Please understand that I am not and cannot knock the conventional COT market structure approach because that is the approach I taught myself over the past decades. Nor can I begin to certify that it won’t turn out the same way it has always turned out in the past when the commercials have gotten heavily short and the managed money traders heavily long, like now. However, I must say that I generally become leery of any approach that comes to be accepted by nearly everyone, even one that I have pioneered. I’d be lying if I said I wasn’t troubled that so many seem confident that gold and silver prices will be washed out to the downside by managed money selling that the commercials will then buy. I can’t say that won’t happen, but I am bothered so many are counting on it.
It’s not just that so many expect gold and silver prices to get flushed lower on managed money selling that bothers me; the actual mechanics of the expected managed money selling bothers me as well, particularly in silver. Specifically, there appears to a rather limited amount of managed money longs that can be liquidated on lower prices. As I mentioned above, the gross number of managed money longs is around 73,000 contracts. Before the rally began in late May, with silver prices around $14.25, the gross number of managed money longs was around 50,000 contracts.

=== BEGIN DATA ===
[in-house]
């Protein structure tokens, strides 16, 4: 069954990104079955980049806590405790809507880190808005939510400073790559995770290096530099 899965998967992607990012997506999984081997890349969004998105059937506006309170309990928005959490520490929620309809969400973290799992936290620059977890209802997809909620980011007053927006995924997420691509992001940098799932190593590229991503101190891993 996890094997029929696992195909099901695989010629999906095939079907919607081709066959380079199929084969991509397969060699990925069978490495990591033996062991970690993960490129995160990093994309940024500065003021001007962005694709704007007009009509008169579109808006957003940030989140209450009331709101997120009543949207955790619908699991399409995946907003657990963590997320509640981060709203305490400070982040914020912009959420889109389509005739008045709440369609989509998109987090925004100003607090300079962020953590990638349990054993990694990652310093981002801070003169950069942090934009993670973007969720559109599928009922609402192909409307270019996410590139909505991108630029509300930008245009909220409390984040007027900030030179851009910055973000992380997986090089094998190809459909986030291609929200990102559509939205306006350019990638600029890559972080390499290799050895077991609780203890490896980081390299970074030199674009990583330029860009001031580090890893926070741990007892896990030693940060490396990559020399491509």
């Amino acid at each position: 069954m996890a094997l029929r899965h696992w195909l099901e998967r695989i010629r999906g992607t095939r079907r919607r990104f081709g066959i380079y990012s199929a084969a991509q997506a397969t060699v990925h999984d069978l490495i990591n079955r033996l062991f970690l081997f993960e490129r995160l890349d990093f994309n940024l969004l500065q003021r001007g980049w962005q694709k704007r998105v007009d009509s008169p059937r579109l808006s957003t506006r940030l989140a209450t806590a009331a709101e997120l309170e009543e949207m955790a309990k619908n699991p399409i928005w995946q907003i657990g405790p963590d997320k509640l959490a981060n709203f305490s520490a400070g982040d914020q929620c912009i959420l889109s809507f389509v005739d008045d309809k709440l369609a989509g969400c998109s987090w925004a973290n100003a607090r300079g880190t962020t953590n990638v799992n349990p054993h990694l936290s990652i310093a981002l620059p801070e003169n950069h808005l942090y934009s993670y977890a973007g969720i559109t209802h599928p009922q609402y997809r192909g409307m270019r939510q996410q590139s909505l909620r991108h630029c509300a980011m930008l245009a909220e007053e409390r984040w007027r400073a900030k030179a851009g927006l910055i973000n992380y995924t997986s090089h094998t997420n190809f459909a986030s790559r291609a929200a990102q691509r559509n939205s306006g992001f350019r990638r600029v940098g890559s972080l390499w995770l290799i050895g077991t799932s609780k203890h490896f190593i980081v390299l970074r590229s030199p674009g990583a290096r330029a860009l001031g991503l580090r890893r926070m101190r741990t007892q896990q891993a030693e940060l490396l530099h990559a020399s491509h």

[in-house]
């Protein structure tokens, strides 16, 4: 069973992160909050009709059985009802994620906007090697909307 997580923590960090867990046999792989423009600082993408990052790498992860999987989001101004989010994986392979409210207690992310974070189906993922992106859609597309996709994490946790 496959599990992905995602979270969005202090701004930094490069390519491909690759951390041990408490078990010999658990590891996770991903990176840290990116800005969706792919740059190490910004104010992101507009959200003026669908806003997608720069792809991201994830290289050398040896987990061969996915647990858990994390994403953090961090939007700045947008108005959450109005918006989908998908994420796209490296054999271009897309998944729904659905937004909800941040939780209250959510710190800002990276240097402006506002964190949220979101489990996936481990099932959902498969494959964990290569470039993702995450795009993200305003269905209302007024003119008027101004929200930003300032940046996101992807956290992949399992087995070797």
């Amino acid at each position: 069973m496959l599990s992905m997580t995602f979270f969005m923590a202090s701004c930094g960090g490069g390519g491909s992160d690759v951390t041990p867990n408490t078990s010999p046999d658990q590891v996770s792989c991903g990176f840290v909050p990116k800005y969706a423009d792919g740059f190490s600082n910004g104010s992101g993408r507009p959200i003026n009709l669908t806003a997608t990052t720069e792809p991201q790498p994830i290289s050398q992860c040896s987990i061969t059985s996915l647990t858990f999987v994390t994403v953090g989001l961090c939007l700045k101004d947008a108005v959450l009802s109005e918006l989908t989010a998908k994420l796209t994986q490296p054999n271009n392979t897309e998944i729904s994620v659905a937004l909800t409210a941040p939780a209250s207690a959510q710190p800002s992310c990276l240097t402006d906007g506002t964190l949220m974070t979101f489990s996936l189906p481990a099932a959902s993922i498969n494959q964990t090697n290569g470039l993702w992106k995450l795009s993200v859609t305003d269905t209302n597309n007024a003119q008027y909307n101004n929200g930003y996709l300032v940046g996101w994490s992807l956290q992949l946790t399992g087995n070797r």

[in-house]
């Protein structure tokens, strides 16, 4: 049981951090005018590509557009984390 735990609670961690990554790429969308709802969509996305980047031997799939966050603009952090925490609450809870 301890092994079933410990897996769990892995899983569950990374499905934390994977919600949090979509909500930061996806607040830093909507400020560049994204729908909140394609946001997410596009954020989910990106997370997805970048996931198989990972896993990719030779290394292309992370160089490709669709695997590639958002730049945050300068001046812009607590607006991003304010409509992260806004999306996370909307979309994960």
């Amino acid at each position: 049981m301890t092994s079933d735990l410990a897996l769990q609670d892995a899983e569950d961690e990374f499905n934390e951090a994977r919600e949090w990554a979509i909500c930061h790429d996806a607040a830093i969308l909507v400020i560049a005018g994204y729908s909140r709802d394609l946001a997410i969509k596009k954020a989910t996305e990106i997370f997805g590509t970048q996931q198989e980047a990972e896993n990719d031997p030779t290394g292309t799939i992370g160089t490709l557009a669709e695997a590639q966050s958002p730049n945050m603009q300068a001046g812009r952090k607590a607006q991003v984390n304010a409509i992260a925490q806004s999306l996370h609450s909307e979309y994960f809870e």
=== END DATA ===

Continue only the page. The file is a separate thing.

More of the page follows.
Should silver prices truly collapse from here, therefore, it is unlikely we will see much more than 20,000 contracts or so of managed money long liquidation. And if any new non-technical funds have come into the market as a result of increasing attention to silver on a fundamental basis, then the number of longs to be potentially liquidated may be less than 20,000 contracts. That number of contracts is simply not enough, mathematically, to allow the big commercial shorts to buy back the bulk of their concentrated short position. It will take much more managed money selling in order for the big concentrated shorts to fully close out the bulk of their short position.